This level is complex, as it involves users loading data into Power BI and creating their own data model, measures and logic, then sharing and reporting from these datasets. Such datasets can be small – from a single Excel file – or they can connect to analysis layers and flat files at the same time to combine large amounts of data. The maintenance work here is therefore very high, as it involves a lot of effort to train users and manage the environment they distribute. Users have varying levels of knowledge about Power BI depending on their needs. So it is difficult to manage this scenario as no one-size-fits-all approach will work.
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Each user (group) will follow their own learning path based on their needs and skills. Being aware of this is important to govern and monitor this situation. Mapping this is difficult, however, and could be discussed in a subsequent post looking at the other dimensions under the tools themselves:
Mapping users along a learning path against their needs is important for adoption and governance, and overall ensuring that users are enabled to successfully use Power BI to answer business data questions.
The last level is the most complex as it is one layer earlier; this is the centralized creation of ETL solutions for data to be used by multiple datasets. They are the highest effort to manage and maintain, but they provide the highest flexibility and agility if used correctly by the right users for the right use case. These instances are generally used to support larger scale self-service operations, either in terms of usage or data volume/complexity.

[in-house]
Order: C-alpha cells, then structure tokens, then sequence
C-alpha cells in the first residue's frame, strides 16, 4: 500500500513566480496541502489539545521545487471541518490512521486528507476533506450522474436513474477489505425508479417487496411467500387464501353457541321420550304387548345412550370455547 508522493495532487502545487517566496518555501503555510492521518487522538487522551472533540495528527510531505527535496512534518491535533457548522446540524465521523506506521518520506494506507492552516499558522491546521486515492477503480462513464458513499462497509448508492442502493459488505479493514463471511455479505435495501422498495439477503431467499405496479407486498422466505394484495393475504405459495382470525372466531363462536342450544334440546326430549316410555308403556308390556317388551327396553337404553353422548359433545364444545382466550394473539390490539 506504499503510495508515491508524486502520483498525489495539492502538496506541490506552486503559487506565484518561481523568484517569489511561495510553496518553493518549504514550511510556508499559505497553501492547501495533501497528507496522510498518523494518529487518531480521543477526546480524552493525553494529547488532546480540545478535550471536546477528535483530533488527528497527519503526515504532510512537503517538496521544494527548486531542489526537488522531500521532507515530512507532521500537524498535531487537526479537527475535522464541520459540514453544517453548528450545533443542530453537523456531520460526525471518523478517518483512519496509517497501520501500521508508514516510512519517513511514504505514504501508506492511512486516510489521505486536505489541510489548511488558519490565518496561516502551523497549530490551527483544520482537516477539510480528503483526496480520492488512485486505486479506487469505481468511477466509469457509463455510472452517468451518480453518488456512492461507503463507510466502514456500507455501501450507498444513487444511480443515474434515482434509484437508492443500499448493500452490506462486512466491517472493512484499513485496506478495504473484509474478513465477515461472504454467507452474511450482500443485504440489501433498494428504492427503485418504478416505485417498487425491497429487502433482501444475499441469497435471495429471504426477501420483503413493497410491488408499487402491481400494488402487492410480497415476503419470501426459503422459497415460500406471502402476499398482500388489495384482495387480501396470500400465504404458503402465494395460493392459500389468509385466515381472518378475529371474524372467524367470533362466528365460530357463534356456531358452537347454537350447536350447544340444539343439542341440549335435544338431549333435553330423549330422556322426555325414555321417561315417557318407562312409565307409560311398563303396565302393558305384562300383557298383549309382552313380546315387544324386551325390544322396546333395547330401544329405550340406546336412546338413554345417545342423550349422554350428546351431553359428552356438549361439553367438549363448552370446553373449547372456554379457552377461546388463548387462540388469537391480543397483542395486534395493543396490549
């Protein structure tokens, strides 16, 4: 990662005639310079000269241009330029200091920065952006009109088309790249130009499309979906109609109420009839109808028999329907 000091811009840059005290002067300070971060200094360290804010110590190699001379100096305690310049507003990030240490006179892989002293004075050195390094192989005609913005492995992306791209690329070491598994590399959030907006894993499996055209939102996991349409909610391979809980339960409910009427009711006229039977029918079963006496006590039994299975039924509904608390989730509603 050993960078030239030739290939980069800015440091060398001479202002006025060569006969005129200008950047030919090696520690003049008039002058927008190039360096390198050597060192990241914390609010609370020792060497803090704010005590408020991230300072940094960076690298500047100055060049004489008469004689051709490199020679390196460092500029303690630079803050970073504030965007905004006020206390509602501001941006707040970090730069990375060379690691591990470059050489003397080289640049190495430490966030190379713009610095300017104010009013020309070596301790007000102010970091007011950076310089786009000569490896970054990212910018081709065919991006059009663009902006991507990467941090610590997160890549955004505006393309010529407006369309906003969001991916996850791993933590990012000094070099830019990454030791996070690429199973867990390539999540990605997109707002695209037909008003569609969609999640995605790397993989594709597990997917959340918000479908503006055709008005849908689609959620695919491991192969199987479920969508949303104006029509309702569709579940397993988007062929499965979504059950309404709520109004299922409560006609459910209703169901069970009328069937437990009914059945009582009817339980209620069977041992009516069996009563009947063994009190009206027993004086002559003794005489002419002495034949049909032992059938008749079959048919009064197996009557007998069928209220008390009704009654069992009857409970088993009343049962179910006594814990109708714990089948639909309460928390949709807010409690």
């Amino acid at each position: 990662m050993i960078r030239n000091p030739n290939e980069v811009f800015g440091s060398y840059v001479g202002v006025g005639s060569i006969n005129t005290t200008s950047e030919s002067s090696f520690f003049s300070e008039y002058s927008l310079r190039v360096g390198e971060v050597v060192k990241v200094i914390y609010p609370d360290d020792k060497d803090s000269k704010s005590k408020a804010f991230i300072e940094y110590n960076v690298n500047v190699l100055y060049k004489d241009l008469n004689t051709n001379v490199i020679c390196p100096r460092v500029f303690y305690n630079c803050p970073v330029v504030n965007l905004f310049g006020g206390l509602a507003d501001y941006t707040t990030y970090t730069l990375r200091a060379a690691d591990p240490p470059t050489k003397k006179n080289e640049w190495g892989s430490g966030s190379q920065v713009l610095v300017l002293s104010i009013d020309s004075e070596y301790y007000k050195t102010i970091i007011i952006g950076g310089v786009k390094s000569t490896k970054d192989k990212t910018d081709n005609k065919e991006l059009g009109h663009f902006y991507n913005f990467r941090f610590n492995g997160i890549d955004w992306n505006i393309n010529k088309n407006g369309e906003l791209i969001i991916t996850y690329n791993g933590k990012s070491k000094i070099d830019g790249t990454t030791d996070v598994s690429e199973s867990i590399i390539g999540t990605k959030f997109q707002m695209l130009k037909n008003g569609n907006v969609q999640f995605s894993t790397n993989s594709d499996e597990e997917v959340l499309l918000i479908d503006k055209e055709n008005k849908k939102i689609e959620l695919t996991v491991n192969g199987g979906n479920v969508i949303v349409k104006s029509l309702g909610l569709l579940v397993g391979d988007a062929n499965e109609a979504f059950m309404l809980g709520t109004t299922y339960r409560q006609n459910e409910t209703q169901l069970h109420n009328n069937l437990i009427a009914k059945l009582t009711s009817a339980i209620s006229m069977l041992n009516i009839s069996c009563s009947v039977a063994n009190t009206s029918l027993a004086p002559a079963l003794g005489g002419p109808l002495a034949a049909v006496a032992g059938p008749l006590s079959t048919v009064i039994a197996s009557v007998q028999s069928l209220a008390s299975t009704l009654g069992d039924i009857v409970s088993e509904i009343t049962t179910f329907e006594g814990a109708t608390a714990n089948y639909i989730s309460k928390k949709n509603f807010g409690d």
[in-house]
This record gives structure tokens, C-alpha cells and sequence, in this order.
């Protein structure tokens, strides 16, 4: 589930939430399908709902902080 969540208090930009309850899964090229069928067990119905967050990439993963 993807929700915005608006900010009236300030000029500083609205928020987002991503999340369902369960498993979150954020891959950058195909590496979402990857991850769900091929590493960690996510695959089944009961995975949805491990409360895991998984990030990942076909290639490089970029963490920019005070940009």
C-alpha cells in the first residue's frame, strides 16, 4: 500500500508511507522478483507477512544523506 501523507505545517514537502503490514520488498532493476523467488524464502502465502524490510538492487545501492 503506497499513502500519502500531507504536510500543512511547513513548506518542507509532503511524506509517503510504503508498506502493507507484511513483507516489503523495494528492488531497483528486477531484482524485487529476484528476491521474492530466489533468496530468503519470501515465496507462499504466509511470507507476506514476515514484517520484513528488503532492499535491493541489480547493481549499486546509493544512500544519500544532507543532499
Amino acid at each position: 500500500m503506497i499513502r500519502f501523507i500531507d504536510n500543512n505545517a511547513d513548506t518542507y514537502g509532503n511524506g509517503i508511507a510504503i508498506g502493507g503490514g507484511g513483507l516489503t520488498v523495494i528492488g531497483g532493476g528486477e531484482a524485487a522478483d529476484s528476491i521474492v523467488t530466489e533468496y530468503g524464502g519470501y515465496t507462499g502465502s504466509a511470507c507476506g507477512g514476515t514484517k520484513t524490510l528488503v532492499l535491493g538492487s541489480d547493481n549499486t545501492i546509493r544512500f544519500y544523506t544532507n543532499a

Note that Datamarts is a Premium feature currently in preview. For more information, see this article.
Business Intelligence Applications
Using Datamarts or Dataflows in self-service requires users to think about solution architecture – considering multiple layers rather than doing everything inside one .pbix (dataset + report).
It is possible for users to create datamarts or dataflows to feed single datasets, although more commonly these are reused among multiple datasets to maintain central transformation logic. In general, this layer has the same considerations as Layer C, although it forces users to work in a “multi-layer” deployment scenario they have to think in a broader platform/solution way. This is different from Power BI Datasets, where a user with a simple scenario could connect to an Excel file and create a report in the same file, being naive to the concept of different data layers.
There is no one solution that will suit every use case; it will vary across individuals, teams, departments, and organisations. To decide who should use what and why, it helps to break it down into layers and levels; segmentation. This will help you to…
In part 2, we visualize other dimensions of self-service, looking at learning pathways. Click on the image below to read that article.